The two phases of Chicago.  The horns era is their best and perhaps Terry Kath figured greatly in their development. He can play damn near anything, can be jazzy at first and then wailing away fusionwise the next.  But their songs are set in concrete on radio be it Saturday In The Park or 25 to 6 or 4 or Beginnings.  Robert Lamm was the main songwriter and with William James Guercio found the perfect song for AM radio.  Highlights are many, I like the lesser charting singles of Lowdown and Free and before Peter Cetera became Mr. Soft Rock, he had some nice album songs such as In Terms Of Two or the heavy metal riffing of Hideaway before getting a major number 1 single in 1976 with If You Leave Me Now, which would serve "the beginning" of the dreaded David Foster produced years.  It was Terry Kath that kept Chicago rocking and rolling and with his senseless death in 1977.  Donnie Dacus replaced him and although Kath was irreplaceable, I liked his contributions to Hot Streets with the hit single Alive Again and the Peter Cetera written Gone Long Gone and Little Miss Lovin' (with The Bee Gees doing backing vocals, they were everywhere). But fans and record buyers weren't getting less impressed with each album. Chicago 13 was unlucky for them, it didn't help when Columbia issued Dacus' Must Have Been Crazy as a flop single. Dacus then left, Chris Pennick replaced him and 14 (the Thumbprint album) Chicago lost their way.  Their resurrection came when David Foster come on board and decided to go with a updated (at that time) sounds of keyboards and cheesy keyboards and more ballads and Hard To Say I'm Sorry was the start of cheese ballads with Peter Cetera doing the lead vocals (Cetera actually did a 1981 Full Moon album of hard rocking songs that remain his best solo album overall). By then this direction, I had enough and wrote them off, only album that I got since 16 was the Ron Nevison produced 19 which had a hit with Look Away.  Chicago remains highly in demand on the oldies circuit, and I like their lost years before the ballads and David Foster ruined them.  Even in the afterlife, Terry Kath remains a guitar genius.

Steve Miller Band

He was a FM cult favorite before The Joker and Fly Like An Eagle made him forever associated with classic rock radio, but he's always had one foot in the blues throughout his career.   With Boz Scaggs and Glyn Johns, the early Capitol albums were perfect for FM radio, but as a whole they are uneven, Children Of The Future side 1 is basically a song collage and the best songs were written by Boz Scaggs.  A slowed down Key To The Highway makes Little Walter's version sound like speed metal. Sailor was better but still Miller tends to throw in overlong songs that bore me (Song From Our Ancestors) and Boz Scaggs has the best song in Dime A Dance Romance.  After Boz moved on to a solo career that still going strong (his new album is quite good).  The albums got better, at least the next one Brave New World was a consistent listen, giving us Space Cowboy and Tim Davis being the other vocalist.  Your Saving Grace was a fine title track (Sung by Tom Davis) but the album wandered all over the place (the boring Baby's House) and Number 5 improved.  However Tim Davis left and the next two records Rock Love and Recall The Beginning were so bad, that Miller never bothered to issued them on CD.  Capitol did put out Anthology, which did captured most of the best moments off Brave New World, Number 5 Sailor and Your Saving Grace but ignored Children Of The Future and Rock Love but for an overall picture of the early years a much better best of that came out in 1991 has rendered Anthology useless.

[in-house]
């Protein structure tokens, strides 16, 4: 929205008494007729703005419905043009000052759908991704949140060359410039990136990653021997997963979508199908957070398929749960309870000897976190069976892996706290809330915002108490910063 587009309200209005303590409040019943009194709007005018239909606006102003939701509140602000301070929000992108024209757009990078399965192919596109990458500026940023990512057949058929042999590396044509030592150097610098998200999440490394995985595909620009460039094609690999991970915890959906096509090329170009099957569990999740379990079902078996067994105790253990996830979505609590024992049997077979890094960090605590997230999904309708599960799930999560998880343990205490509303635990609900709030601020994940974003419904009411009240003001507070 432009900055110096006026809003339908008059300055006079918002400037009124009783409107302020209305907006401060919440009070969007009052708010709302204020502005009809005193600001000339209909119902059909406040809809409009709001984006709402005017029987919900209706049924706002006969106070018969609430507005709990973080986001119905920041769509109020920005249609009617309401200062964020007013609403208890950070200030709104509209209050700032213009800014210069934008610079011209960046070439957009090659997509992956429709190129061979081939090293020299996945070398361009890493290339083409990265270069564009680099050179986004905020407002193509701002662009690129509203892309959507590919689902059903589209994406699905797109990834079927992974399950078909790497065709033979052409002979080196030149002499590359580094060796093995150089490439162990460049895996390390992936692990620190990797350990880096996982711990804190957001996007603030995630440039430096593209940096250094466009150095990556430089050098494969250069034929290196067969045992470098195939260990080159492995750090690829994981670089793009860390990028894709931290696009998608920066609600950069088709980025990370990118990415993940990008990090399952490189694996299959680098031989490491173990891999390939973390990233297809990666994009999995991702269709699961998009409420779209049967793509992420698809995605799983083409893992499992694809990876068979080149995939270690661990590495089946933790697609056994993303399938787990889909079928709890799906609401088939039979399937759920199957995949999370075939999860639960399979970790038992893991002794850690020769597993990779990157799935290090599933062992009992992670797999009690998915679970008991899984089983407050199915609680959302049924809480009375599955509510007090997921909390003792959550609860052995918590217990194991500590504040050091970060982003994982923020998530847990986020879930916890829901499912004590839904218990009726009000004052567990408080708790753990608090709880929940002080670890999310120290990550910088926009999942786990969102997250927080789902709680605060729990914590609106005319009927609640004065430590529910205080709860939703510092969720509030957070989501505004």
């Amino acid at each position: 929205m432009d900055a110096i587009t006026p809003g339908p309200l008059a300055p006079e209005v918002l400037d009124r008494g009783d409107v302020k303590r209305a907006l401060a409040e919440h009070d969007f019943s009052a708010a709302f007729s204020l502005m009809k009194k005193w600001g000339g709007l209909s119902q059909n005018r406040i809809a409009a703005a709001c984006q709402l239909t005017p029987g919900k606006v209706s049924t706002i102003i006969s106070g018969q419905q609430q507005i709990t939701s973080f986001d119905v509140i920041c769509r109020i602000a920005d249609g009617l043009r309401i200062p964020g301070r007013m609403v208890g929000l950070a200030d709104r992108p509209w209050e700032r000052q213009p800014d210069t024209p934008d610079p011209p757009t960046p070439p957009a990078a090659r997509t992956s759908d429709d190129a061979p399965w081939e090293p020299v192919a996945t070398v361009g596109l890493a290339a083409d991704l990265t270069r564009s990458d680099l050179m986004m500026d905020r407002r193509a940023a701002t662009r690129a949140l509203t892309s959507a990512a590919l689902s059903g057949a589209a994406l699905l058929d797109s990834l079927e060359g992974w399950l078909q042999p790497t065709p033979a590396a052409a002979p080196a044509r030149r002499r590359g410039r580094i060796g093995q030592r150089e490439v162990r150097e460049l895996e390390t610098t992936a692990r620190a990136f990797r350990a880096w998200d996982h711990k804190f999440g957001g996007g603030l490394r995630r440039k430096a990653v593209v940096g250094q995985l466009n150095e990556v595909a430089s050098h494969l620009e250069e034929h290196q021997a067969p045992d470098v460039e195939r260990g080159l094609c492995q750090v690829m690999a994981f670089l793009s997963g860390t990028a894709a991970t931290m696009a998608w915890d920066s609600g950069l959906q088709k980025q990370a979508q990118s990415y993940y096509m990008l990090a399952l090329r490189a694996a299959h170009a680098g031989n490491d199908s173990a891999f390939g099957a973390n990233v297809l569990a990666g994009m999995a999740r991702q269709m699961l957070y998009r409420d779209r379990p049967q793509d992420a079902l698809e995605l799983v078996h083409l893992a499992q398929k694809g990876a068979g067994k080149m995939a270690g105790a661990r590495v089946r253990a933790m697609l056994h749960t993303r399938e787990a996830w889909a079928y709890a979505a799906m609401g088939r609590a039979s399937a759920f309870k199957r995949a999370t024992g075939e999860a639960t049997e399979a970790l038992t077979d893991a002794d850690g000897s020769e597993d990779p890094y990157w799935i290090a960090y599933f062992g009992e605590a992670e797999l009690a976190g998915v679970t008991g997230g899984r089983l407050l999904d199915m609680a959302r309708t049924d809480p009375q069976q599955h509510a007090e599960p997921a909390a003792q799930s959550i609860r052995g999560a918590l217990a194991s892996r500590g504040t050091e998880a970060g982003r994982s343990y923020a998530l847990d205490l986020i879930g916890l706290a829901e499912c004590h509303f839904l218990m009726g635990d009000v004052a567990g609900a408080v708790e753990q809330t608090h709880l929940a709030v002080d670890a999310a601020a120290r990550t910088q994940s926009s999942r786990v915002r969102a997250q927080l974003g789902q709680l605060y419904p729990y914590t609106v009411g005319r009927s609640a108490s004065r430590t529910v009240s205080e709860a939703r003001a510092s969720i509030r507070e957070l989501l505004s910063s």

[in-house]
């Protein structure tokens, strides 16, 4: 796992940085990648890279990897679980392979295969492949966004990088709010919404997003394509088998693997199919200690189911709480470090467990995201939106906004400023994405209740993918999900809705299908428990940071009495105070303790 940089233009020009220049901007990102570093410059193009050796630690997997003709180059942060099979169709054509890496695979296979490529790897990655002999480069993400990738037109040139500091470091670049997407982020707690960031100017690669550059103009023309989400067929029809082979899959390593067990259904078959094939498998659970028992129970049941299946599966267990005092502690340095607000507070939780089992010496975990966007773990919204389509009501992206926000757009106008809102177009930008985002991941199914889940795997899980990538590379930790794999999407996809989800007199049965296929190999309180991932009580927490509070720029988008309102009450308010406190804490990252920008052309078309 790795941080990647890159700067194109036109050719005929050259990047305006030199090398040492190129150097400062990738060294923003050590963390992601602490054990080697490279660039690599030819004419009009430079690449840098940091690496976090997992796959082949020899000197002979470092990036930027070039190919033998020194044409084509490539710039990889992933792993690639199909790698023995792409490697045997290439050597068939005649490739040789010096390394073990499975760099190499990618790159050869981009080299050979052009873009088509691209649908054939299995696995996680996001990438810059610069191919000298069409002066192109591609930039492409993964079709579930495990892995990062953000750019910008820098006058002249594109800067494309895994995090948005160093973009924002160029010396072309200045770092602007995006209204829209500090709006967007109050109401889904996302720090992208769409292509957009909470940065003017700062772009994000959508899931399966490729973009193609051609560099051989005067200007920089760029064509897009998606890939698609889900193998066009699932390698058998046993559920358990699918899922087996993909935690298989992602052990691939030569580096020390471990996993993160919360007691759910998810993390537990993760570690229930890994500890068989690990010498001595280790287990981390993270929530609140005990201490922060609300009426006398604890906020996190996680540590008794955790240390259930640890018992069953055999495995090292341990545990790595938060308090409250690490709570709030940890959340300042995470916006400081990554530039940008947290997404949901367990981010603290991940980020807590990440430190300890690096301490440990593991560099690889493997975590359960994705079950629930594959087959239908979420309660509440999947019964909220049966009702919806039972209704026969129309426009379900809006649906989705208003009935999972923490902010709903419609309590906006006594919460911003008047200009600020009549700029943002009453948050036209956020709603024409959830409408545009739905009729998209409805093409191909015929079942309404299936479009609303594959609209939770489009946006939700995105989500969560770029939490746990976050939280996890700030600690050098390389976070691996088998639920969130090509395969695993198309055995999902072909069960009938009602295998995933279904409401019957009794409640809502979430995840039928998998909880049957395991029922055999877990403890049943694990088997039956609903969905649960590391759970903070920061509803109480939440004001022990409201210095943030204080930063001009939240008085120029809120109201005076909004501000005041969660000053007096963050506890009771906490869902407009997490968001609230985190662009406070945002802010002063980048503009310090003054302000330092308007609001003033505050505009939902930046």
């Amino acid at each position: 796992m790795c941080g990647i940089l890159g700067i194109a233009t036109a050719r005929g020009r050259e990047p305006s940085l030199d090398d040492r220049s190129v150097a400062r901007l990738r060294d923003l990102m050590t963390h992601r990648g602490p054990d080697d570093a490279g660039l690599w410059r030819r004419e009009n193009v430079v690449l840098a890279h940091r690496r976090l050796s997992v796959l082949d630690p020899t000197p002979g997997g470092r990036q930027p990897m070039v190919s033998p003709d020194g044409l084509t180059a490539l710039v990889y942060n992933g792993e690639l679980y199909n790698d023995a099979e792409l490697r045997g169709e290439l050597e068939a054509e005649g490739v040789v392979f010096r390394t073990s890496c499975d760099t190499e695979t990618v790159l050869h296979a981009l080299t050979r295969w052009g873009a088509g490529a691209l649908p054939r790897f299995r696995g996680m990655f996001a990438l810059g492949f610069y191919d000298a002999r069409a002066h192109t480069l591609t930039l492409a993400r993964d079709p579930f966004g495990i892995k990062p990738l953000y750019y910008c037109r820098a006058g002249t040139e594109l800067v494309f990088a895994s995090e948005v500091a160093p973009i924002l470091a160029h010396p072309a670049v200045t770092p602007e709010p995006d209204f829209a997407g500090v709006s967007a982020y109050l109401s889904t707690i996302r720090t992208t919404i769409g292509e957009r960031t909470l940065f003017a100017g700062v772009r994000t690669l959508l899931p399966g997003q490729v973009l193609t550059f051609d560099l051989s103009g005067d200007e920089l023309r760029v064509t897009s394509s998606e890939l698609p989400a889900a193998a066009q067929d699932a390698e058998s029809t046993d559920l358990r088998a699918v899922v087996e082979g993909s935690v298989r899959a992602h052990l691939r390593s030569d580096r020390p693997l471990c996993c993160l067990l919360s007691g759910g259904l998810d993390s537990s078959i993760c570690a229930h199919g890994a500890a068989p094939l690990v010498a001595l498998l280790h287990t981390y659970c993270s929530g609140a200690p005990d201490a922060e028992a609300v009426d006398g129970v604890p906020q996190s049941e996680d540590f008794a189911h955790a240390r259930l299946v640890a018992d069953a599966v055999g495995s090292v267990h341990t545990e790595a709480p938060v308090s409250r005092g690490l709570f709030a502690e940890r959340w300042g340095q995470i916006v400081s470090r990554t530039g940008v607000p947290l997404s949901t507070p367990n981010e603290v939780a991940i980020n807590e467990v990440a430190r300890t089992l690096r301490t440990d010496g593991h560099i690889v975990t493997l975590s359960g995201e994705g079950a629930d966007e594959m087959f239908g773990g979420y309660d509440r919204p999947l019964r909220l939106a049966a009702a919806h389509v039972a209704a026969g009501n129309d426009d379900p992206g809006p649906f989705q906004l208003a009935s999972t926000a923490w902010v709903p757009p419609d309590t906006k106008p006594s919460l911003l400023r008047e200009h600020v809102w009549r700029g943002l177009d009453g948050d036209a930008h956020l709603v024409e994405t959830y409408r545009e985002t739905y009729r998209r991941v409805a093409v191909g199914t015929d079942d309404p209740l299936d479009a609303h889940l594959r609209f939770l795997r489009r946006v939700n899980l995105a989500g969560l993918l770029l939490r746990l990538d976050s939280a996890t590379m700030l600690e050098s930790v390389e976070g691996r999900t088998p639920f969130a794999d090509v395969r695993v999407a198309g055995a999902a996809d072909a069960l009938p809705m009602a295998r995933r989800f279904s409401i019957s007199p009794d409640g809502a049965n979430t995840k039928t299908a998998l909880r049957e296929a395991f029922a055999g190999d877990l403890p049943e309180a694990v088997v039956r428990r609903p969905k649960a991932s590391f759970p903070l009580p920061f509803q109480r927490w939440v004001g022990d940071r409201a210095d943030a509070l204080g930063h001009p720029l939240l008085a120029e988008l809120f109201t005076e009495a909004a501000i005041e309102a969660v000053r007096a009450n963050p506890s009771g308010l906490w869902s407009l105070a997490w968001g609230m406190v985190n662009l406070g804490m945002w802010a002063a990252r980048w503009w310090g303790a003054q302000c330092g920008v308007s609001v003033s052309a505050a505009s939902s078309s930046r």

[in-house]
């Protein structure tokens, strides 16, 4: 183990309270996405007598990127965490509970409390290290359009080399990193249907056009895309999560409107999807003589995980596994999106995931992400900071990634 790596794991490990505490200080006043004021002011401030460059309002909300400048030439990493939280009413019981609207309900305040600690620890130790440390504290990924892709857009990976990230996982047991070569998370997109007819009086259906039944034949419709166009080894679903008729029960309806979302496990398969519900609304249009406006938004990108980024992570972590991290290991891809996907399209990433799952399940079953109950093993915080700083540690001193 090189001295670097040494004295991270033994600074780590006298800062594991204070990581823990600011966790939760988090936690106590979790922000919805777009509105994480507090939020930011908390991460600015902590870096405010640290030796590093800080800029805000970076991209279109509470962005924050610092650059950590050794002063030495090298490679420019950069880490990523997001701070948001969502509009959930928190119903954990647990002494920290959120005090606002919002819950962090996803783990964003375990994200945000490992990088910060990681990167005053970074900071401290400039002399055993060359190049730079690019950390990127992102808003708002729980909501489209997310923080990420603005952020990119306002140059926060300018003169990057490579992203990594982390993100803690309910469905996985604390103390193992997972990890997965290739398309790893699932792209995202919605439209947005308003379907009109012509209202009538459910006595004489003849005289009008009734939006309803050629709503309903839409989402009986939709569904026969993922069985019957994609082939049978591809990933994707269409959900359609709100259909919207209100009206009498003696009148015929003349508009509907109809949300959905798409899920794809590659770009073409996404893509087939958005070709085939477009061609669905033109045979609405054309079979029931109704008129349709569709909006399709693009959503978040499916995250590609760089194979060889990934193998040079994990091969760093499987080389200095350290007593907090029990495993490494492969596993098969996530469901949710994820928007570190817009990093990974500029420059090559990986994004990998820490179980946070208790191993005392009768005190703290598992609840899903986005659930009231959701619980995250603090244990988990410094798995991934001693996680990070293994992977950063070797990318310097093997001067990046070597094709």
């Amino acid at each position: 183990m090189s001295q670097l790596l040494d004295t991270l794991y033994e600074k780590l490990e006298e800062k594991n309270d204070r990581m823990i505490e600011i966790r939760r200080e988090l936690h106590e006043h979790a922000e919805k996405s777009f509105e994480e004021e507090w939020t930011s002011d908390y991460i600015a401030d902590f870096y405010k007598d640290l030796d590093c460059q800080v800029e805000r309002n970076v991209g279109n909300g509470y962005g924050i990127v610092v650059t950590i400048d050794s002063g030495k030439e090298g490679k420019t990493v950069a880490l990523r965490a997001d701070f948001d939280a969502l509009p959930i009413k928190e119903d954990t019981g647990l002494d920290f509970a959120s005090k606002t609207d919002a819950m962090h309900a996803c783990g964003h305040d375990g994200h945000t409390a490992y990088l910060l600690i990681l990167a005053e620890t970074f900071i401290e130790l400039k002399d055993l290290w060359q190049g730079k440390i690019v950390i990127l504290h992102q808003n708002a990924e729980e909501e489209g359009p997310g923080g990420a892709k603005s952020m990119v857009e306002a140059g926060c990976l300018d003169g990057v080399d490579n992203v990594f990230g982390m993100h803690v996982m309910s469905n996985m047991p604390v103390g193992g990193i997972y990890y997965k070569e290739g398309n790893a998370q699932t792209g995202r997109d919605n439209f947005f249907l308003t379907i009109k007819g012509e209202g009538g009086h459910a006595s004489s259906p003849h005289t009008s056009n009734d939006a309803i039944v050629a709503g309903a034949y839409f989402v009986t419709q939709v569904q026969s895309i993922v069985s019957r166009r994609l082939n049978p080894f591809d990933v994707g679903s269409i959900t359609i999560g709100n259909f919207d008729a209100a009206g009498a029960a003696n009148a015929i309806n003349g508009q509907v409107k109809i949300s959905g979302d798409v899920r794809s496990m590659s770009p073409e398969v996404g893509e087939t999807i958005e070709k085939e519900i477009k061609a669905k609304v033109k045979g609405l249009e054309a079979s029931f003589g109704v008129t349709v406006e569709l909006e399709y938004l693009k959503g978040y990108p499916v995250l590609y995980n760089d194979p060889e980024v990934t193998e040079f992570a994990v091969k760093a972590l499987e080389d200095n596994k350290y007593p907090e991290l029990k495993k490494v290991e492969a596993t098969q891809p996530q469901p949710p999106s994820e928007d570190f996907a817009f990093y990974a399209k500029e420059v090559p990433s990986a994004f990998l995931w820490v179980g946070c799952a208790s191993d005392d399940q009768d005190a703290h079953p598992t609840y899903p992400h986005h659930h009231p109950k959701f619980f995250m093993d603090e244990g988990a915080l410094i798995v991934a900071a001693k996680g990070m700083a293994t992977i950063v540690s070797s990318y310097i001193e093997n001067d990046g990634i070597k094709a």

Miller's classic years revolve around three albums, the blues based The Joker to which the title track has become a bar standard but the album was slightly better than the two farts known as Recall The Beginning and Rock Love.  On 1976 Fly Like An Eagle, Miller teams up with Lonnie Turner and Gary Mallaber and the result was three gigantic hits in the title track, Take The Money And Run and the basically simple to do Rock'n Me, one of my favorite songs before classic rock radio ran it down our throats too often.  Highlights include Mercury Blues which is more stripped down than the hippie dippy version that you can find on Rhino's History of Texas Music Volume 3 and Serenade.  With the big success of Fly Like An Eagle, Miller quickly followed with Book Of Dreams which he got big hits from Jet Airliner, Jungle Love, Swingtown and a Rocky Mountain Way cop of The Stake to which somebody should have given Joe Walsh credit.  Capitol then issued a greatest hits 1973-1978 to which all the hits were there (except Your Cash Ain't Nothing But Trash and Living In The USA, which was reissued as a single in 1974 and B side to Rock N Me in 1976).